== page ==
Discussion goals: By placing each work in a historical context, and by considering its technique and materials, students will be encouraged to analyze the significance of the depicted figures’ poses and scale, relationships between specific materials and hierarchy, and the effects of colonization and nationalism on representation.
Charles Willson Peale, George Washington at the Battle of Princeton
George Washington at the Battle of Princeton, as its title implies, evokes the battle itself (one that Peale had experienced firsthand as an officer of the Philadelphia militia) and makes specific reference to events from it, notably the death of Washington’s friend General Hugh Mercer, shown expiring in the arms of surgeon Benjamin Rush, a blood-stained bayonet lying at the general’s feet indicating the cause of death. With sword poised in readiness, Washington gestures to the battle raging behind him, where Continental troops, pistols and muskets blazing, force the British soldiers away from their Nassau Hall stronghold–or, in the pictorial logic of the painting, literally out of existence, off the picture plane, in the direction that Washington’s raised weapon appears to impel them. Meanwhile, a diminutive horseman bearing a white flag, just visibly rendered approaching from Nassau Hall, makes apparent that Mercer’s ultimate sacrifice, and by implication that of others in the patriot cause, had not been in vain, as American forces would soon carry the day and thereby gain invaluable confidence in their larger campaign against a formidable adversary.
There are several parts to this composition. What would you say is the focus of the painting, and why?
How are the three figures to the right of Washington depicted? How do they connect with one another?
Peale represented several geographically and temporally distinct events in one painting—what stylistic choices did he use to unify the composition?
Jean-Léon Gérôme, Napoleon in Egypt
During the Second Empire (1852–70), Napoleon III encouraged the cult of his uncle, Napoleon Bonaparte, whose 1798 Egyptian expedition is illustrated here. Gérôme shows the legendary general before the Mamluk Tombs outside Cairo. Born slaves, these rulers owed their rise to military prowess and would have been a subject for reflection by Napoleon as he surveyed the city below. Gérôme’s Near Eastern scenes, based on his travels to Constantinople, Egypt, and elsewhere, rival photography in their meticulously rendered details.
Describe Napoleon’s pose and costume and the effect they have on the viewer.
How did Napoleon relate to the figures and the architecture in the background?
Yorùbá artist, “House of the Head” shine (Ilé-Orí)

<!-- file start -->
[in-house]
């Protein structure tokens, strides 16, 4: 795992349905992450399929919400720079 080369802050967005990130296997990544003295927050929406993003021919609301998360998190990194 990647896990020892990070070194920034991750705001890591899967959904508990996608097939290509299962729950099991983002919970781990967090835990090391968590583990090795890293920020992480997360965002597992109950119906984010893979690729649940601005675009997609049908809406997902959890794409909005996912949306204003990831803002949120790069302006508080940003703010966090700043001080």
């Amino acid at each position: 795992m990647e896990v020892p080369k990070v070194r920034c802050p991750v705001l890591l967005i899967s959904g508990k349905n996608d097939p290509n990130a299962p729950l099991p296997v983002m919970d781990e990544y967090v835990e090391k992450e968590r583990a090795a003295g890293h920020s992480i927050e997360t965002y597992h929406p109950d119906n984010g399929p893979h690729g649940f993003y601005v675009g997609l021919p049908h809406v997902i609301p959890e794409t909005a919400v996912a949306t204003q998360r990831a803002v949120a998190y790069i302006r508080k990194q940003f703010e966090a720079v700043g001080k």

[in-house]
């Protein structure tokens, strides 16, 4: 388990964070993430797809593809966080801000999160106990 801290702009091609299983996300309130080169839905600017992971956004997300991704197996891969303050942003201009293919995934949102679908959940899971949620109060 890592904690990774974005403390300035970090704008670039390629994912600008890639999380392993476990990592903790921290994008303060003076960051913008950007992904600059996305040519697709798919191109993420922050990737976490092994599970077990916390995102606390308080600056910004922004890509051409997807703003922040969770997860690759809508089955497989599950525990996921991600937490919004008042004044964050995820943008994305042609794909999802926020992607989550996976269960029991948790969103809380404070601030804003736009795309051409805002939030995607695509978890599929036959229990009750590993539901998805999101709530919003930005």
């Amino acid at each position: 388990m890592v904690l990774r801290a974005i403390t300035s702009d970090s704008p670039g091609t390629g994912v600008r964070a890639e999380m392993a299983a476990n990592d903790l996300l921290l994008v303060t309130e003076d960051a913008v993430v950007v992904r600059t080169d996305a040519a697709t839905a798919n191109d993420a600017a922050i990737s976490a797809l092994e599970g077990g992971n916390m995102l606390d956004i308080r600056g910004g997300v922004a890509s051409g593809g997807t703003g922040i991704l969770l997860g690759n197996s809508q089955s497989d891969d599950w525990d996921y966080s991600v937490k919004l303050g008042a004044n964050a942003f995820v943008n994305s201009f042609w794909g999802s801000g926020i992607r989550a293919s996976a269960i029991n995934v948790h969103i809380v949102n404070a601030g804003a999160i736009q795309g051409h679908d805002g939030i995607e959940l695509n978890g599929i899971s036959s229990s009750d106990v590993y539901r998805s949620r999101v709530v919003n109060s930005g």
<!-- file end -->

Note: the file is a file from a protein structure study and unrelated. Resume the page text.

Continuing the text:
As the slave trade devastated Yoruba communities, the need for self-protection generated new practices focused on the individual. These included keeping a “house of the head” (ile ori) like this one, which encased a shrine (ibori) dedicated to the inner, spiritual component of the head. Cowrie shells like those that encrust this structure were traded as currency in exchange for human life during the height of the Atlantic slave trade; thus, the cowries brought to the Nigerian coast on Portuguese ships represented the violence and the wealth of the Atlantic economy. A cowrie-covered ile ori protected the individual spiritually and also literally, through the accumulation of trade wealth. Upon their owners’ deaths, ile ori were traditionally dismantled, their cowries redistributed among relatives and returned to circulation. In the case of this intact example, the owner probably converted to another religion before his death.
Describe the different ways that the cowrie shells are functioning on this object—as material elements (with architectural and textural effects) and/or as symbols of power.
European glass beads also functioned as currency within the transatlantic slave trade. How did this asymmetrical system of power and wealth affect the ways in which we can appreciate the fine beadwork on this object?
Maya Enthroned Lord
This figure’s elongated forehead likely was once covered by a large headdress, which is now lost. This cranial form only slightly exaggerates the intentional shaping of the heads of noble infants for aesthetic reasons. The collar and flaps worn around the neck and shoulders may represent a form of armor—made of unspun cotton, a material well suited to deflecting hurled spears—suggesting that this king was also a warrior. On the throne’s backrest appears an attendant dwarf in cut out and silhouetted low relief, surrounded by billowing swirls of smoke or vegetation. The seat of the throne is covered with a jaguar pelt, whose head and feet jut out at the sides.
Describe the appearance of the figure. Which attributes seem to be associated with the political power of this Maya king?
Does the throne include details that might signal the authority of the person who sits upon it? How? Would the throne convey similar meaning when the king was absent?
Sample classes and checklists
Peter Field (POL 322): American Statesmanship and Symbolism
Murielle Perrier, FRE 359: Power, Passion, Ideology
Bryan Just, ART 468/LAS 468: The Art and Politics of Ancient Maya Courts